Over the last month, I’ve laughed, cried and at times felt uncomfortable as Jasmine and her Mum, Bev have allowed us a glimpse into their world.
Bev provides a wonderful lightness to the somewhat heavy subjects handled throughout the documentary series. Remembered my own shock of failing my first driving test after always seeming to glide through life with the air of confidence that comes with having a loving, supportive family network. It was difficult to watch Jazz’s condemnation and what appeared to be a lack of understanding at her father’s lapse back into drugs at the end of the series.
But let’s take a step back for a moment – Jazz is a 17 year-old young woman, who having already experienced more than most in life, is finding out that there are still many many more out there that are also good and bad. That not everything is black and white, that life is many shades of grey inbetween and it is these experiences that will make her the woman she is just beginning to find herself becoming. I truly wish the Dad all the best in his recovery and hope that he is receiving the best support possible.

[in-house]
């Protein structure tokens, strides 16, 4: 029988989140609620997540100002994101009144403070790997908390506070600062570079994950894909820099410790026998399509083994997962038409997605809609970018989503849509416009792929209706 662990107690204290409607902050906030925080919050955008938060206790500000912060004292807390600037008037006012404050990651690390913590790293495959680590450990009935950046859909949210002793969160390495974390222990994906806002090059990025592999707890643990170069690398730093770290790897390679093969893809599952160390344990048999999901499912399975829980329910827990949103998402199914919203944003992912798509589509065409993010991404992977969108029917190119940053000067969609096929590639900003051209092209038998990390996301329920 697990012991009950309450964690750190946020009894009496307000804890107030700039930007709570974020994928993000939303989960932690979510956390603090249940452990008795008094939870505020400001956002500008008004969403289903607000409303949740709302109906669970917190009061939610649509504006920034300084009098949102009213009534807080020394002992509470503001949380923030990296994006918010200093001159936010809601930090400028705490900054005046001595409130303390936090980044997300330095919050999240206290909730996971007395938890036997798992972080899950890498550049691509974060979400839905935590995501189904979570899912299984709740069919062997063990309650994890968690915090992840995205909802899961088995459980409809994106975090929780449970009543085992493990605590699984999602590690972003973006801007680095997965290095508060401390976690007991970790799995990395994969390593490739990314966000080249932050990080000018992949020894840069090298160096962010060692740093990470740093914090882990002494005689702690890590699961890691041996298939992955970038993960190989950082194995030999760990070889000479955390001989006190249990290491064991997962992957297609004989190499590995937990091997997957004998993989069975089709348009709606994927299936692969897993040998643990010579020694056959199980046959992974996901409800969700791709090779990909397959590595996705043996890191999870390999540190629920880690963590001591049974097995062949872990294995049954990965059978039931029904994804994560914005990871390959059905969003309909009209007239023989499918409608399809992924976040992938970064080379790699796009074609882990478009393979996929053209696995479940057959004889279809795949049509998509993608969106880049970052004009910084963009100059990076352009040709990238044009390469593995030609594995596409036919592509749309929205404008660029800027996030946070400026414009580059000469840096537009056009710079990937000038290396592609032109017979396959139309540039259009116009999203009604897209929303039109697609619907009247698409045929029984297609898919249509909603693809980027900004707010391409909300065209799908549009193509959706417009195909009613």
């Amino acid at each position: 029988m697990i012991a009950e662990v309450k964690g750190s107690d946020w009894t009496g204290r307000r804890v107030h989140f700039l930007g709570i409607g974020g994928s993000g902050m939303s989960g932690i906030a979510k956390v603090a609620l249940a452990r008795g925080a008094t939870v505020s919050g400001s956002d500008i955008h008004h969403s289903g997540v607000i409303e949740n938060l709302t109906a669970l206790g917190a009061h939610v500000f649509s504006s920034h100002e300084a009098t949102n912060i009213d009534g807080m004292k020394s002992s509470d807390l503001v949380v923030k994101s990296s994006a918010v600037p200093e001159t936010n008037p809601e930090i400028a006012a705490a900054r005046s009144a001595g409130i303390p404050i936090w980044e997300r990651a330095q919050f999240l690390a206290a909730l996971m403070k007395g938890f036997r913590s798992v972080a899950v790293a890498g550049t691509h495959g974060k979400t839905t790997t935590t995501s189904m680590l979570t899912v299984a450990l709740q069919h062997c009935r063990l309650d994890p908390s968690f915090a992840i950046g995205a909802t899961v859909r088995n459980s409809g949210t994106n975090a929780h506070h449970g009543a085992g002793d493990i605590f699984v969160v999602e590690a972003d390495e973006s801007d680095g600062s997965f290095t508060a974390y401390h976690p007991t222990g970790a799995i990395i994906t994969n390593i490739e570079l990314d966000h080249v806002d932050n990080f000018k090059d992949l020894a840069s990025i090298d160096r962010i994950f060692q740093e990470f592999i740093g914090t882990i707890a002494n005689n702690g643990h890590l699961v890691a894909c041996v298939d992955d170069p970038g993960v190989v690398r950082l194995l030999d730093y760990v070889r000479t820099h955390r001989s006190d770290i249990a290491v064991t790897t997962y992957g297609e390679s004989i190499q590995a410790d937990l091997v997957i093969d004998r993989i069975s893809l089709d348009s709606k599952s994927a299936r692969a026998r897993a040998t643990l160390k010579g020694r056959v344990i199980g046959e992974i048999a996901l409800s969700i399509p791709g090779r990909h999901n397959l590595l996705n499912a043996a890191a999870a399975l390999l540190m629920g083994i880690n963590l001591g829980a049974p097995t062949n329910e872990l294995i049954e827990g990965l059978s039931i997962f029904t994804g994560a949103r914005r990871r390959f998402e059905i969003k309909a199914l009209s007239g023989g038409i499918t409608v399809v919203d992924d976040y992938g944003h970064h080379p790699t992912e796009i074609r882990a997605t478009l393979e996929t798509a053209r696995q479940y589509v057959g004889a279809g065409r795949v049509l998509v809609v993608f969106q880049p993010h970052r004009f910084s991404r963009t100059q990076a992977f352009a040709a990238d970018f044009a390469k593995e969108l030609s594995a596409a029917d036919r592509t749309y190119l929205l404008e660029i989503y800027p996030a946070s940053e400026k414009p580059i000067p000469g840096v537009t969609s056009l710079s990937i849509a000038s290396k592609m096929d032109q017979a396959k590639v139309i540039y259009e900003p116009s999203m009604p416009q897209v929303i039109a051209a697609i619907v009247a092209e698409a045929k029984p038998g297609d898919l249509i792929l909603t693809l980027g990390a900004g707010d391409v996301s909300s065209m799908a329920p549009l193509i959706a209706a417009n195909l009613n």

Once again, Nine Lives, have treat us to an honest depiction of what not only is it like to live as a person with restricted growth in the world, but also that Jasmine and her mum are first, and most importantly, human. Warts, foibles and all, regardless of one’s height.
Another series perhaps Nine Lives?
[ad#HLL Link Only]
[ad#Google Adsense – HLL]